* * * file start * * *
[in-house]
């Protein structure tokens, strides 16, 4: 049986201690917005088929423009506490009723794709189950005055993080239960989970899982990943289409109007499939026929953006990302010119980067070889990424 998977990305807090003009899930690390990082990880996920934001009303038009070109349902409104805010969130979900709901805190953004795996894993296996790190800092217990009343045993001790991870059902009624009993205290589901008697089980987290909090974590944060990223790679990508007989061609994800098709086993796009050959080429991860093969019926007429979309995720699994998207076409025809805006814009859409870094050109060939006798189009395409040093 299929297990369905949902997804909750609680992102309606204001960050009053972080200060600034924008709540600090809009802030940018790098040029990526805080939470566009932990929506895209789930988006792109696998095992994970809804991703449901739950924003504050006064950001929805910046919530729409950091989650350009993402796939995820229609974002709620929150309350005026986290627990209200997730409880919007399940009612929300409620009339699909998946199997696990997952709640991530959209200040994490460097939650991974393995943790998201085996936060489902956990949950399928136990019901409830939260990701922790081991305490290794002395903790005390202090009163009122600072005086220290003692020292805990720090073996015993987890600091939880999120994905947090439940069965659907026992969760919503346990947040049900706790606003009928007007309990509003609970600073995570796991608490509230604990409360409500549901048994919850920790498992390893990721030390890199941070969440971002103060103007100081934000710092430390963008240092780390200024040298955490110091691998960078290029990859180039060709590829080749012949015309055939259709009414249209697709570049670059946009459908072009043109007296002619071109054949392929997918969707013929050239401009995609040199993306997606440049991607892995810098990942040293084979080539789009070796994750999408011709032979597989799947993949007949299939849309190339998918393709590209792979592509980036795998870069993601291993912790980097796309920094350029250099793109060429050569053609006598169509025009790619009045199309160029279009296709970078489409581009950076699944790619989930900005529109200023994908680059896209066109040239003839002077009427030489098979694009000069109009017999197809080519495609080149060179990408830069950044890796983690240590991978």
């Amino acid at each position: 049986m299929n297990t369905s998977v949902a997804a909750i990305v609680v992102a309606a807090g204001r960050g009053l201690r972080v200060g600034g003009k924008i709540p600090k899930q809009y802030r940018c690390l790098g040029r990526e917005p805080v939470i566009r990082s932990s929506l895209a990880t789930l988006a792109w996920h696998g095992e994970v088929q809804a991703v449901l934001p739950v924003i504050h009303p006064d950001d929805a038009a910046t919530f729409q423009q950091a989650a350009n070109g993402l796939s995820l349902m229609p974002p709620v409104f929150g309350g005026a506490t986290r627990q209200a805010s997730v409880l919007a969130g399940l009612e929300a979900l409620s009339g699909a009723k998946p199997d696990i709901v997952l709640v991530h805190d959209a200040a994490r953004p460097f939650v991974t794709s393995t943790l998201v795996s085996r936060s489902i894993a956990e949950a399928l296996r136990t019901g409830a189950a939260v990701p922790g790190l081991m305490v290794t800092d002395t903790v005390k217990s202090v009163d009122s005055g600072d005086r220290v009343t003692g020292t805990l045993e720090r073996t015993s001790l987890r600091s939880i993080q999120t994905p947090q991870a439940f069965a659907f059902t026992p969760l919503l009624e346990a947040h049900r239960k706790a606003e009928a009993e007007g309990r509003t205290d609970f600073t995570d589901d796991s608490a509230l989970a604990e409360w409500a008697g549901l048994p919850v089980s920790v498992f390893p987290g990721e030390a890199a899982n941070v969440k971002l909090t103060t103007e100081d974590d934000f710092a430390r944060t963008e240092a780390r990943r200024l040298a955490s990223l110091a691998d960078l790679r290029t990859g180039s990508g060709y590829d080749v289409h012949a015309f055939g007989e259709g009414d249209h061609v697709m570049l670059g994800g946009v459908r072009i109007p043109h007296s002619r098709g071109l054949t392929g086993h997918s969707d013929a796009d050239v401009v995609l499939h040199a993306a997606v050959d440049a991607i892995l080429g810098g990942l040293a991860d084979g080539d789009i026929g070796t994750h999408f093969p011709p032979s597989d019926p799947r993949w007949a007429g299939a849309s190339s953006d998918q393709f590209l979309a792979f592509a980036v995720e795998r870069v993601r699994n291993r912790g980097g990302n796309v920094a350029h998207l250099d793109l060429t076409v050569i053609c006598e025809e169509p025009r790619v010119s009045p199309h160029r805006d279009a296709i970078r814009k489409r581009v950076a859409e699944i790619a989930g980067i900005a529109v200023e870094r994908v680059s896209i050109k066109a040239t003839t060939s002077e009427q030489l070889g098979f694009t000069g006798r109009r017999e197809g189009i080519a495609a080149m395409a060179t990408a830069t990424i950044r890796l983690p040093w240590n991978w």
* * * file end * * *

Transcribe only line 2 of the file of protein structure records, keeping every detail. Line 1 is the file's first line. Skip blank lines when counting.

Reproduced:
């Protein structure tokens, strides 16, 4: 049986201690917005088929423009506490009723794709189950005055993080239960989970899982990943289409109007499939026929953006990302010119980067070889990424 998977990305807090003009899930690390990082990880996920934001009303038009070109349902409104805010969130979900709901805190953004795996894993296996790190800092217990009343045993001790991870059902009624009993205290589901008697089980987290909090974590944060990223790679990508007989061609994800098709086993796009050959080429991860093969019926007429979309995720699994998207076409025809805006814009859409870094050109060939006798189009395409040093 299929297990369905949902997804909750609680992102309606204001960050009053972080200060600034924008709540600090809009802030940018790098040029990526805080939470566009932990929506895209789930988006792109696998095992994970809804991703449901739950924003504050006064950001929805910046919530729409950091989650350009993402796939995820229609974002709620929150309350005026986290627990209200997730409880919007399940009612929300409620009339699909998946199997696990997952709640991530959209200040994490460097939650991974393995943790998201085996936060489902956990949950399928136990019901409830939260990701922790081991305490290794002395903790005390202090009163009122600072005086220290003692020292805990720090073996015993987890600091939880999120994905947090439940069965659907026992969760919503346990947040049900706790606003009928007007309990509003609970600073995570796991608490509230604990409360409500549901048994919850920790498992390893990721030390890199941070969440971002103060103007100081934000710092430390963008240092780390200024040298955490110091691998960078290029990859180039060709590829080749012949015309055939259709009414249209697709570049670059946009459908072009043109007296002619071109054949392929997918969707013929050239401009995609040199993306997606440049991607892995810098990942040293084979080539789009070796994750999408011709032979597989799947993949007949299939849309190339998918393709590209792979592509980036795998870069993601291993912790980097796309920094350029250099793109060429050569053609006598169509025009790619009045199309160029279009296709970078489409581009950076699944790619989930900005529109200023994908680059896209066109040239003839002077009427030489098979694009000069109009017999197809080519495609080149060179990408830069950044890796983690240590991978």